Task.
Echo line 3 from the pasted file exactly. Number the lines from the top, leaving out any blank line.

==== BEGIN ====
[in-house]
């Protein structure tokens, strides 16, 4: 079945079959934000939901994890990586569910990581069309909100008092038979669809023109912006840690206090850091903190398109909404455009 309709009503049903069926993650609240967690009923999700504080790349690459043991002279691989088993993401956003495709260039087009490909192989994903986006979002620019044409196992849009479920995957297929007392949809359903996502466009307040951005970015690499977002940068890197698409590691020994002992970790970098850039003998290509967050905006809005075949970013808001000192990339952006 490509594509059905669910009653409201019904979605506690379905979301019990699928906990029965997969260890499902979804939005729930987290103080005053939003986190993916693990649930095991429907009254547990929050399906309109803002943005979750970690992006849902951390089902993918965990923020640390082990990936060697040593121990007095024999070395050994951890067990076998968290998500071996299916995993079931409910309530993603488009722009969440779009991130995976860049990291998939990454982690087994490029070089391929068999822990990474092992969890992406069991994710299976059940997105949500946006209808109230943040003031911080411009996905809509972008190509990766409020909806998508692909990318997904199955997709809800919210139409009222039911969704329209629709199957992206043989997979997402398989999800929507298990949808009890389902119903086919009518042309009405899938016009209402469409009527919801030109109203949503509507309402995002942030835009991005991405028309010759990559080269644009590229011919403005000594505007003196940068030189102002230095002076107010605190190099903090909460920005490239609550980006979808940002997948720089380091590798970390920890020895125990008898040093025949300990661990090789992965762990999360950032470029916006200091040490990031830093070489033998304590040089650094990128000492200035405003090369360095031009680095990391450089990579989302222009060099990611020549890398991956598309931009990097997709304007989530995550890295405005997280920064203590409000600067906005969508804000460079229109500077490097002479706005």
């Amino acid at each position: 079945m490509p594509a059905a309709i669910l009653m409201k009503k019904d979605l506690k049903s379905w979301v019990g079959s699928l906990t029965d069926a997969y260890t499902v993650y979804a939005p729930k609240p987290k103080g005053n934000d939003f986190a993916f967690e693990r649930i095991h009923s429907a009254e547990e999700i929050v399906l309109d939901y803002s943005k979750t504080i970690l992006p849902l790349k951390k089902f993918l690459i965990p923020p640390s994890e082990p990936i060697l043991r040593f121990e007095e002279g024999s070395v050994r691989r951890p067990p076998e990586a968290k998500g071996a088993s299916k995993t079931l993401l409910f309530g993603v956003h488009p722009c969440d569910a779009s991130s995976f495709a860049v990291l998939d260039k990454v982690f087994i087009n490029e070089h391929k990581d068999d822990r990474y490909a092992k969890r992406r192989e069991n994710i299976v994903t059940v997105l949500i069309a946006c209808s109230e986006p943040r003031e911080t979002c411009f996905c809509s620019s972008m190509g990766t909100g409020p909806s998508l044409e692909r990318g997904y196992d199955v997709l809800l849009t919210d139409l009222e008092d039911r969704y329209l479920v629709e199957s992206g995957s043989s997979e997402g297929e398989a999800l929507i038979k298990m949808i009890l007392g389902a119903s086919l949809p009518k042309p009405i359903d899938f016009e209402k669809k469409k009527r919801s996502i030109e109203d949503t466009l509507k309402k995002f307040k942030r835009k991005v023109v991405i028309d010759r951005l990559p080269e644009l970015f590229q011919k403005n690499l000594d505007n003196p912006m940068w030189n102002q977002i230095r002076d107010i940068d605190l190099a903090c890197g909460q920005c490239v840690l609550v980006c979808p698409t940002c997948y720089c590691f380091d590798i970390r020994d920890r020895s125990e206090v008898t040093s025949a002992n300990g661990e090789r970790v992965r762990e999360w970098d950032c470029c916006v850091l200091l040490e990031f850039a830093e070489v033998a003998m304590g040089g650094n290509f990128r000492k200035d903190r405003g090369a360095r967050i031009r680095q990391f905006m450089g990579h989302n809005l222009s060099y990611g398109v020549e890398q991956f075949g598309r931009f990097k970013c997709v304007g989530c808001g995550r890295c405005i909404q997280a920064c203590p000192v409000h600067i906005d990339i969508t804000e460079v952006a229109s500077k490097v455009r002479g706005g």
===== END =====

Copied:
């Amino acid at each position: 079945m490509p594509a059905a309709i669910l009653m409201k009503k019904d979605l506690k049903s379905w979301v019990g079959s699928l906990t029965d069926a997969y260890t499902v993650y979804a939005p729930k609240p987290k103080g005053n934000d939003f986190a993916f967690e693990r649930i095991h009923s429907a009254e547990e999700i929050v399906l309109d939901y803002s943005k979750t504080i970690l992006p849902l790349k951390k089902f993918l690459i965990p923020p640390s994890e082990p990936i060697l043991r040593f121990e007095e002279g024999s070395v050994r691989r951890p067990p076998e990586a968290k998500g071996a088993s299916k995993t079931l993401l409910f309530g993603v956003h488009p722009c969440d569910a779009s991130s995976f495709a860049v990291l998939d260039k990454v982690f087994i087009n490029e070089h391929k990581d068999d822990r990474y490909a092992k969890r992406r192989e069991n994710i299976v994903t059940v997105l949500i069309a946006c209808s109230e986006p943040r003031e911080t979002c411009f996905c809509s620019s972008m190509g990766t909100g409020p909806s998508l044409e692909r990318g997904y196992d199955v997709l809800l849009t919210d139409l009222e008092d039911r969704y329209l479920v629709e199957s992206g995957s043989s997979e997402g297929e398989a999800l929507i038979k298990m949808i009890l007392g389902a119903s086919l949809p009518k042309p009405i359903d899938f016009e209402k669809k469409k009527r919801s996502i030109e109203d949503t466009l509507k309402k995002f307040k942030r835009k991005v023109v991405i028309d010759r951005l990559p080269e644009l970015f590229q011919k403005n690499l000594d505007n003196p912006m940068w030189n102002q977002i230095r002076d107010i940068d605190l190099a903090c890197g909460q920005c490239v840690l609550v980006c979808p698409t940002c997948y720089c590691f380091d590798i970390r020994d920890r020895s125990e206090v008898t040093s025949a002992n300990g661990e090789r970790v992965r762990e999360w970098d950032c470029c916006v850091l200091l040490e990031f850039a830093e070489v033998a003998m304590g040089g650094n290509f990128r000492k200035d903190r405003g090369a360095r967050i031009r680095q990391f905006m450089g990579h989302n809005l222009s060099y990611g398109v020549e890398q991956f075949g598309r931009f990097k970013c997709v304007g989530c808001g995550r890295c405005i909404q997280a920064c203590p000192v409000h600067i906005d990339i969508t804000e460079v952006a229109s500077k490097v455009r002479g706005g």